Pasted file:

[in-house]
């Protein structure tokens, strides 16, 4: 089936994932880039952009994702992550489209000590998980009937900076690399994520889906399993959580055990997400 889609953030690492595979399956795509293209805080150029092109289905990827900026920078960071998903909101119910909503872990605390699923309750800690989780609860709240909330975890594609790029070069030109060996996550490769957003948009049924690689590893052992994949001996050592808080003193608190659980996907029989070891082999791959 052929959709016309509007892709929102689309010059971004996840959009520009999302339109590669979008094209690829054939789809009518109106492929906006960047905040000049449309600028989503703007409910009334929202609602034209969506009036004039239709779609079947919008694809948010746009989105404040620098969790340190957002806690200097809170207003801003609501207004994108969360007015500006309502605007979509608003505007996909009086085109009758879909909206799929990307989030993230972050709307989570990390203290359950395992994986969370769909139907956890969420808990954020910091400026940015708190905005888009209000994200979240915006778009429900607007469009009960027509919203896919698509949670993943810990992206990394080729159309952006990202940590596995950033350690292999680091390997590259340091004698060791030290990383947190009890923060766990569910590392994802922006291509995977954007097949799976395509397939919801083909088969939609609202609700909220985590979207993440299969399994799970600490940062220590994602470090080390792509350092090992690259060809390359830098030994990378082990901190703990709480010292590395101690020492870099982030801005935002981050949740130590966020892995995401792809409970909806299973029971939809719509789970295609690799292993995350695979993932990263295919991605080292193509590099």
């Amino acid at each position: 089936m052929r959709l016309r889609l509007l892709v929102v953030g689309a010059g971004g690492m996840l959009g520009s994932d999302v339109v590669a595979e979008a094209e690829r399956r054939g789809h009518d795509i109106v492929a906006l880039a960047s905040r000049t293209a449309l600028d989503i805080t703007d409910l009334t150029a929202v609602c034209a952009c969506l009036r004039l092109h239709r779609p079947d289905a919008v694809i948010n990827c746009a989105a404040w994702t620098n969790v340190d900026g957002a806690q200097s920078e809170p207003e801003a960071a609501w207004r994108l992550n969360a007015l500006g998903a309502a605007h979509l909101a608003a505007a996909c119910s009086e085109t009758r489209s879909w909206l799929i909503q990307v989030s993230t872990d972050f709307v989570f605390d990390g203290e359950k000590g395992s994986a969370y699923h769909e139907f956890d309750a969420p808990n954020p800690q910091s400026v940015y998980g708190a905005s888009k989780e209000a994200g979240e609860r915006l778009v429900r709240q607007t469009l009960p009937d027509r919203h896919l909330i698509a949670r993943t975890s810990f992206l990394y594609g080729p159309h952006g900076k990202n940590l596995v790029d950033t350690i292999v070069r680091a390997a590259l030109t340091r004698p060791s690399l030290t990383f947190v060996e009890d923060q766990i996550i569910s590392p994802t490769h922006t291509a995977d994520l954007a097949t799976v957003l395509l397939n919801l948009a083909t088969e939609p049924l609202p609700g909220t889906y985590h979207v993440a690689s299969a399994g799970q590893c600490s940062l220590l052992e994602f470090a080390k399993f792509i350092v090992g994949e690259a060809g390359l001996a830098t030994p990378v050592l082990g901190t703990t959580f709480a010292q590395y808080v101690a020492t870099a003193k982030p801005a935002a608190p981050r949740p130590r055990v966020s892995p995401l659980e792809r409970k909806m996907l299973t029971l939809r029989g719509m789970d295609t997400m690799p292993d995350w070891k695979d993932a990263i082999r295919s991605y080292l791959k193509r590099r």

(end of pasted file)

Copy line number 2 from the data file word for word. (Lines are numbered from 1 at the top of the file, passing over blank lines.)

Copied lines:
């Protein structure tokens, strides 16, 4: 089936994932880039952009994702992550489209000590998980009937900076690399994520889906399993959580055990997400 889609953030690492595979399956795509293209805080150029092109289905990827900026920078960071998903909101119910909503872990605390699923309750800690989780609860709240909330975890594609790029070069030109060996996550490769957003948009049924690689590893052992994949001996050592808080003193608190659980996907029989070891082999791959 052929959709016309509007892709929102689309010059971004996840959009520009999302339109590669979008094209690829054939789809009518109106492929906006960047905040000049449309600028989503703007409910009334929202609602034209969506009036004039239709779609079947919008694809948010746009989105404040620098969790340190957002806690200097809170207003801003609501207004994108969360007015500006309502605007979509608003505007996909009086085109009758879909909206799929990307989030993230972050709307989570990390203290359950395992994986969370769909139907956890969420808990954020910091400026940015708190905005888009209000994200979240915006778009429900607007469009009960027509919203896919698509949670993943810990992206990394080729159309952006990202940590596995950033350690292999680091390997590259340091004698060791030290990383947190009890923060766990569910590392994802922006291509995977954007097949799976395509397939919801083909088969939609609202609700909220985590979207993440299969399994799970600490940062220590994602470090080390792509350092090992690259060809390359830098030994990378082990901190703990709480010292590395101690020492870099982030801005935002981050949740130590966020892995995401792809409970909806299973029971939809719509789970295609690799292993995350695979993932990263295919991605080292193509590099």